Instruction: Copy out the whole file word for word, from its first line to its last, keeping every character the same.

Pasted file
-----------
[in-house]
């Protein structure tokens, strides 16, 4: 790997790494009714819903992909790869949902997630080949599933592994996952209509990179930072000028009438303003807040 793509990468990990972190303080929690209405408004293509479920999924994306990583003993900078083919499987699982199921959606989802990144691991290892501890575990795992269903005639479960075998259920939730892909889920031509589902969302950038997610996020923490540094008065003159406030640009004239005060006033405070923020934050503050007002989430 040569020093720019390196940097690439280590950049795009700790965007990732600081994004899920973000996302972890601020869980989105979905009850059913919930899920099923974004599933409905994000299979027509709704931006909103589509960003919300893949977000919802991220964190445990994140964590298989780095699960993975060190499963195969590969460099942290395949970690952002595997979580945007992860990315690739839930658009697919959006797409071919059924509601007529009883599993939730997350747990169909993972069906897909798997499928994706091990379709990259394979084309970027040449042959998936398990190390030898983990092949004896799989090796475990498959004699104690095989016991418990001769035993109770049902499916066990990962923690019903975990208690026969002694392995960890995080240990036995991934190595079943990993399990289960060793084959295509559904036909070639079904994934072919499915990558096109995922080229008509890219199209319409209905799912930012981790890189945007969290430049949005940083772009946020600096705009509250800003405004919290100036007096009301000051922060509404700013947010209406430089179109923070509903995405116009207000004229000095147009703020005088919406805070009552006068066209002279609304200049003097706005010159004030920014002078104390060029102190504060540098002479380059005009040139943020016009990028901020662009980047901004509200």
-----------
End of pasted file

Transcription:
[in-house]
């Protein structure tokens, strides 16, 4: 790997790494009714819903992909790869949902997630080949599933592994996952209509990179930072000028009438303003807040 793509990468990990972190303080929690209405408004293509479920999924994306990583003993900078083919499987699982199921959606989802990144691991290892501890575990795992269903005639479960075998259920939730892909889920031509589902969302950038997610996020923490540094008065003159406030640009004239005060006033405070923020934050503050007002989430 040569020093720019390196940097690439280590950049795009700790965007990732600081994004899920973000996302972890601020869980989105979905009850059913919930899920099923974004599933409905994000299979027509709704931006909103589509960003919300893949977000919802991220964190445990994140964590298989780095699960993975060190499963195969590969460099942290395949970690952002595997979580945007992860990315690739839930658009697919959006797409071919059924509601007529009883599993939730997350747990169909993972069906897909798997499928994706091990379709990259394979084309970027040449042959998936398990190390030898983990092949004896799989090796475990498959004699104690095989016991418990001769035993109770049902499916066990990962923690019903975990208690026969002694392995960890995080240990036995991934190595079943990993399990289960060793084959295509559904036909070639079904994934072919499915990558096109995922080229008509890219199209319409209905799912930012981790890189945007969290430049949005940083772009946020600096705009509250800003405004919290100036007096009301000051922060509404700013947010209406430089179109923070509903995405116009207000004229000095147009703020005088919406805070009552006068066209002279609304200049003097706005010159004030920014002078104390060029102190504060540098002479380059005009040139943020016009990028901020662009980047901004509200």